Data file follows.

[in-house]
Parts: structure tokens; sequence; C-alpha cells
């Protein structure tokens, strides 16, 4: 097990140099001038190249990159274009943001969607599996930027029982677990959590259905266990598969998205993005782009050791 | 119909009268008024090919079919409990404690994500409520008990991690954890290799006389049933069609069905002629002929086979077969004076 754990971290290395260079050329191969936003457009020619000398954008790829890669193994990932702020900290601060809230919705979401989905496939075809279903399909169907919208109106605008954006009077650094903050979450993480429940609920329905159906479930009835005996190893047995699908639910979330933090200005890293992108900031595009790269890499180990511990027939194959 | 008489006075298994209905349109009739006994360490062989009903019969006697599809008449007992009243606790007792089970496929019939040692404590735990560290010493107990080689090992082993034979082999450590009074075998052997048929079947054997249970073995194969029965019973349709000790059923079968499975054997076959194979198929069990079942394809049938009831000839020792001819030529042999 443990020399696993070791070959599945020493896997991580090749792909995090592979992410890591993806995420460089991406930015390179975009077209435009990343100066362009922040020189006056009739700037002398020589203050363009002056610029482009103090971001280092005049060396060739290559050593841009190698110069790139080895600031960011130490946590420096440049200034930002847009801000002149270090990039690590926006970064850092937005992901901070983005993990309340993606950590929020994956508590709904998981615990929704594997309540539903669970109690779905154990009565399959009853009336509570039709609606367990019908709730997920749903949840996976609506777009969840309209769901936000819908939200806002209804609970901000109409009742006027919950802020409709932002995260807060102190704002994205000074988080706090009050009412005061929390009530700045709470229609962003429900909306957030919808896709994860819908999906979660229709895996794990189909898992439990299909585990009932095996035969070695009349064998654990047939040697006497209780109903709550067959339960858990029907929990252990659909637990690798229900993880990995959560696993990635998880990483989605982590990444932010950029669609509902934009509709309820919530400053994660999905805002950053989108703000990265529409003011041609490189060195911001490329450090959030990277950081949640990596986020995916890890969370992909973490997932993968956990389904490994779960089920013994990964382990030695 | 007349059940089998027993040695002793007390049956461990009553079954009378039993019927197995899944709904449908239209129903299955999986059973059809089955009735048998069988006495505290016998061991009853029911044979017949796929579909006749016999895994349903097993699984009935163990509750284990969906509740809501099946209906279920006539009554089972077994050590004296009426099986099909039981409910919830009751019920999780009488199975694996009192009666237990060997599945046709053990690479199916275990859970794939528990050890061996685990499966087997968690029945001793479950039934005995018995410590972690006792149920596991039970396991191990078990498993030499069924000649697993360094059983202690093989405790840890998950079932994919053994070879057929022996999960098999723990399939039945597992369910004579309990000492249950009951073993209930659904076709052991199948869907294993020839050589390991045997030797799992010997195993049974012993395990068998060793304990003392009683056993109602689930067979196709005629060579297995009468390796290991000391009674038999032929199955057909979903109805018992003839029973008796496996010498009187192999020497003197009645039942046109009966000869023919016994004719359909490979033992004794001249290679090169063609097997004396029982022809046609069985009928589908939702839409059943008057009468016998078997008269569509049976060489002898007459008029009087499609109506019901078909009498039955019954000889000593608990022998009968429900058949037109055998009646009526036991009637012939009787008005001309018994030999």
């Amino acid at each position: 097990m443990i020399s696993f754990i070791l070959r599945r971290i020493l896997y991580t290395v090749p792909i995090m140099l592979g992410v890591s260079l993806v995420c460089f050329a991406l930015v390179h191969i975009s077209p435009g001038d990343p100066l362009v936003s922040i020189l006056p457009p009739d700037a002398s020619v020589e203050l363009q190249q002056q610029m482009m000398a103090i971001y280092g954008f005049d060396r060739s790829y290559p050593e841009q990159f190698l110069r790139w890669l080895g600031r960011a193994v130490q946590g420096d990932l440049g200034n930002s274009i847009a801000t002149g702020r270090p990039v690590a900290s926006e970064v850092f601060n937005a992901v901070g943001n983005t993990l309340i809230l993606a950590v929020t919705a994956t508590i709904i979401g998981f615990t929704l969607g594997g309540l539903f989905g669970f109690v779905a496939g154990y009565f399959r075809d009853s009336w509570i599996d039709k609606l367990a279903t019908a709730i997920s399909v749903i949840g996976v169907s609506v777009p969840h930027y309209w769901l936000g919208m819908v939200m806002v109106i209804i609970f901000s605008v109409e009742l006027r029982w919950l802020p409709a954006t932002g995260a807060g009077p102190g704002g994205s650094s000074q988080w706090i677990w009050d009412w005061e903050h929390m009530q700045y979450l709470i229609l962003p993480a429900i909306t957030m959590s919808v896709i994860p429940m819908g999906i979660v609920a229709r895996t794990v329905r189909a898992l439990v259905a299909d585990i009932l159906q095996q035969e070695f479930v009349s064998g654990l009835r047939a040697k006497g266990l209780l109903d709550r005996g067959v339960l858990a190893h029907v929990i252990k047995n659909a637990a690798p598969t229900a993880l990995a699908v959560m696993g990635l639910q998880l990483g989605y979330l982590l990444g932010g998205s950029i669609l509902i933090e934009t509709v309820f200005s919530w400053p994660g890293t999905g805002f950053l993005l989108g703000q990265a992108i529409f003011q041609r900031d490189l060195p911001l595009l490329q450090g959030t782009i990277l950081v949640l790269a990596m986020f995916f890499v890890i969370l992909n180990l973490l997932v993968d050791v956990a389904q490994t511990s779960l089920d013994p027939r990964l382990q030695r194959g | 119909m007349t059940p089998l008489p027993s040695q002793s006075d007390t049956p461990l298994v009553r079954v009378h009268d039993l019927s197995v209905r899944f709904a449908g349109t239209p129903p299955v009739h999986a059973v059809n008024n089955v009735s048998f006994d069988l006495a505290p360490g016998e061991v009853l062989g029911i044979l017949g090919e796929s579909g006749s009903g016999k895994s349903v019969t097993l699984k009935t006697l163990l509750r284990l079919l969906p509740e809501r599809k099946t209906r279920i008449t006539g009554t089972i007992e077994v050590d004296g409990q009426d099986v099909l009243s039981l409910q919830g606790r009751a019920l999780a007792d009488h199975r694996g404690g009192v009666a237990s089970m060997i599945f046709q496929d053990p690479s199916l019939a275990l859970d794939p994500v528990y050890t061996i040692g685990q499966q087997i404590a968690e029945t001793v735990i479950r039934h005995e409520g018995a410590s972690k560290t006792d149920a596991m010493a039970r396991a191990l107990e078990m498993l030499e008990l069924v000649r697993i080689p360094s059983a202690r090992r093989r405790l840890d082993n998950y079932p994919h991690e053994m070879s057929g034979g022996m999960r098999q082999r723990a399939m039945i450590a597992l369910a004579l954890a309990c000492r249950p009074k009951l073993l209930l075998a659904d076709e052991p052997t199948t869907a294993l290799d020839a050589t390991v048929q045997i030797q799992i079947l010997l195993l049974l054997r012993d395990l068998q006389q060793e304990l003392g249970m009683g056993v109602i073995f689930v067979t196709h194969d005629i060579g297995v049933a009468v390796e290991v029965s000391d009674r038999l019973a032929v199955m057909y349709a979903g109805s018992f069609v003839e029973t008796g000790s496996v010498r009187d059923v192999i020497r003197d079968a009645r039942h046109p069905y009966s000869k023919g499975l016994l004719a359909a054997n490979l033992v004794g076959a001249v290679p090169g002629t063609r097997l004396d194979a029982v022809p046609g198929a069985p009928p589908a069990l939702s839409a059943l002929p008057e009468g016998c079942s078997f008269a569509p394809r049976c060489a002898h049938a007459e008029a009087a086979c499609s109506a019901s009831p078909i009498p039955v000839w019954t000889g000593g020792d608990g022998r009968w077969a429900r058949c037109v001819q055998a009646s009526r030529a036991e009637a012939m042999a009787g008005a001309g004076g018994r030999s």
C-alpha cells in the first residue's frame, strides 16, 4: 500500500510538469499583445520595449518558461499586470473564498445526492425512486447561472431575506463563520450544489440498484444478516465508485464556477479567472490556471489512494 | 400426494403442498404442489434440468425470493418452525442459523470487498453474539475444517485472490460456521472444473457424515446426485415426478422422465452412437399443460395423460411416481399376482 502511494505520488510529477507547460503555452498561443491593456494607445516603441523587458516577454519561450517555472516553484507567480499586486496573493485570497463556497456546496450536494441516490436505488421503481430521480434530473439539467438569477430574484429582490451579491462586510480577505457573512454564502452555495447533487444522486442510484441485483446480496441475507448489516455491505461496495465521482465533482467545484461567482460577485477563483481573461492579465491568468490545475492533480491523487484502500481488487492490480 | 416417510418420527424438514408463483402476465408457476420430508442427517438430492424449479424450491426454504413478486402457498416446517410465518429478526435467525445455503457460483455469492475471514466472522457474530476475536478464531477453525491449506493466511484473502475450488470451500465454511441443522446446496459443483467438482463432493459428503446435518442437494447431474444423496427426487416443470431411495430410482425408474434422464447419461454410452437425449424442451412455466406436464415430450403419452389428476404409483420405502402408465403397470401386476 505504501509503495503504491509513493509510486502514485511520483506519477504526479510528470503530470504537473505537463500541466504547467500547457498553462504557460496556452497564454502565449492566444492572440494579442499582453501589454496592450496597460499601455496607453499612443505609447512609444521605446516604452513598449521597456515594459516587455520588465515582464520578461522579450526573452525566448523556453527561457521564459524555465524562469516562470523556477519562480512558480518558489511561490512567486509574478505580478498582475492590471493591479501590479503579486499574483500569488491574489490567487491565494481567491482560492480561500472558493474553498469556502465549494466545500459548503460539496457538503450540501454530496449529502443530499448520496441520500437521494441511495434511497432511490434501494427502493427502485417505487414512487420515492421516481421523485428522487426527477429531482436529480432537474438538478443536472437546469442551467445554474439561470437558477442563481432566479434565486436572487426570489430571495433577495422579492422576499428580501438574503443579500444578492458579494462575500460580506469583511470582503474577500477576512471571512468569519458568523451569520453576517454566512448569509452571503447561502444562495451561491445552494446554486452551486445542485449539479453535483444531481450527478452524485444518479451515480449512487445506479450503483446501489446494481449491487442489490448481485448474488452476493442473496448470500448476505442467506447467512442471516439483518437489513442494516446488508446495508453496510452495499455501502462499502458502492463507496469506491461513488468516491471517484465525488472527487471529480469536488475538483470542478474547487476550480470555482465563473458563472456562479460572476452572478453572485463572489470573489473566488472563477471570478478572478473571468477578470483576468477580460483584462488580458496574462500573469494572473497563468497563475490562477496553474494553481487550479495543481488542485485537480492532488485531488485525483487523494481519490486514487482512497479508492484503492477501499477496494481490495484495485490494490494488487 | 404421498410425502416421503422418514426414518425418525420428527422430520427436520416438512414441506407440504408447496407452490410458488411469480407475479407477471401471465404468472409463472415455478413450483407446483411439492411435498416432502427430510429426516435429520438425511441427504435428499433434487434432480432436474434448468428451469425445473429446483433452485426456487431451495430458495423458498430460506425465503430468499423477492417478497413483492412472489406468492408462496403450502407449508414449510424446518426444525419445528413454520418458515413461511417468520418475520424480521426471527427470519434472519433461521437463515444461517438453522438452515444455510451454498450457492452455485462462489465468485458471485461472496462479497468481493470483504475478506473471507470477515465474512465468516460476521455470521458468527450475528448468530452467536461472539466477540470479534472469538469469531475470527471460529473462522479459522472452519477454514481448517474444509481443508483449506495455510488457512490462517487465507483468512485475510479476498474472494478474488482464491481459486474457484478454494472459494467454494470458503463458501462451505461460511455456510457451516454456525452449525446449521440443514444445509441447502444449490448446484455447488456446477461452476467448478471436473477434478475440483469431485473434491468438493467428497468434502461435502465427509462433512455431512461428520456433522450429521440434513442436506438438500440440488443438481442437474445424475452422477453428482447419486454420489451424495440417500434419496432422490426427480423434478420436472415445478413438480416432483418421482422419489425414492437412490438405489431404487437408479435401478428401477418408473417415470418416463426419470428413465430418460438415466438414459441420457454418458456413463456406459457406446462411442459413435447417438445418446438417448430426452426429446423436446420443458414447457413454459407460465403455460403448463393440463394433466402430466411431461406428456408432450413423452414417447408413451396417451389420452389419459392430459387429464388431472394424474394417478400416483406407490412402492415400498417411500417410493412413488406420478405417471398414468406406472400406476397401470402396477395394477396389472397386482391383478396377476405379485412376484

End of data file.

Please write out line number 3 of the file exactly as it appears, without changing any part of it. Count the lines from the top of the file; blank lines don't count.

């Protein structure tokens, strides 16, 4: 097990140099001038190249990159274009943001969607599996930027029982677990959590259905266990598969998205993005782009050791 | 119909009268008024090919079919409990404690994500409520008990991690954890290799006389049933069609069905002629002929086979077969004076 754990971290290395260079050329191969936003457009020619000398954008790829890669193994990932702020900290601060809230919705979401989905496939075809279903399909169907919208109106605008954006009077650094903050979450993480429940609920329905159906479930009835005996190893047995699908639910979330933090200005890293992108900031595009790269890499180990511990027939194959 | 008489006075298994209905349109009739006994360490062989009903019969006697599809008449007992009243606790007792089970496929019939040692404590735990560290010493107990080689090992082993034979082999450590009074075998052997048929079947054997249970073995194969029965019973349709000790059923079968499975054997076959194979198929069990079942394809049938009831000839020792001819030529042999 443990020399696993070791070959599945020493896997991580090749792909995090592979992410890591993806995420460089991406930015390179975009077209435009990343100066362009922040020189006056009739700037002398020589203050363009002056610029482009103090971001280092005049060396060739290559050593841009190698110069790139080895600031960011130490946590420096440049200034930002847009801000002149270090990039690590926006970064850092937005992901901070983005993990309340993606950590929020994956508590709904998981615990929704594997309540539903669970109690779905154990009565399959009853009336509570039709609606367990019908709730997920749903949840996976609506777009969840309209769901936000819908939200806002209804609970901000109409009742006027919950802020409709932002995260807060102190704002994205000074988080706090009050009412005061929390009530700045709470229609962003429900909306957030919808896709994860819908999906979660229709895996794990189909898992439990299909585990009932095996035969070695009349064998654990047939040697006497209780109903709550067959339960858990029907929990252990659909637990690798229900993880990995959560696993990635998880990483989605982590990444932010950029669609509902934009509709309820919530400053994660999905805002950053989108703000990265529409003011041609490189060195911001490329450090959030990277950081949640990596986020995916890890969370992909973490997932993968956990389904490994779960089920013994990964382990030695 | 007349059940089998027993040695002793007390049956461990009553079954009378039993019927197995899944709904449908239209129903299955999986059973059809089955009735048998069988006495505290016998061991009853029911044979017949796929579909006749016999895994349903097993699984009935163990509750284990969906509740809501099946209906279920006539009554089972077994050590004296009426099986099909039981409910919830009751019920999780009488199975694996009192009666237990060997599945046709053990690479199916275990859970794939528990050890061996685990499966087997968690029945001793479950039934005995018995410590972690006792149920596991039970396991191990078990498993030499069924000649697993360094059983202690093989405790840890998950079932994919053994070879057929022996999960098999723990399939039945597992369910004579309990000492249950009951073993209930659904076709052991199948869907294993020839050589390991045997030797799992010997195993049974012993395990068998060793304990003392009683056993109602689930067979196709005629060579297995009468390796290991000391009674038999032929199955057909979903109805018992003839029973008796496996010498009187192999020497003197009645039942046109009966000869023919016994004719359909490979033992004794001249290679090169063609097997004396029982022809046609069985009928589908939702839409059943008057009468016998078997008269569509049976060489002898007459008029009087499609109506019901078909009498039955019954000889000593608990022998009968429900058949037109055998009646009526036991009637012939009787008005001309018994030999």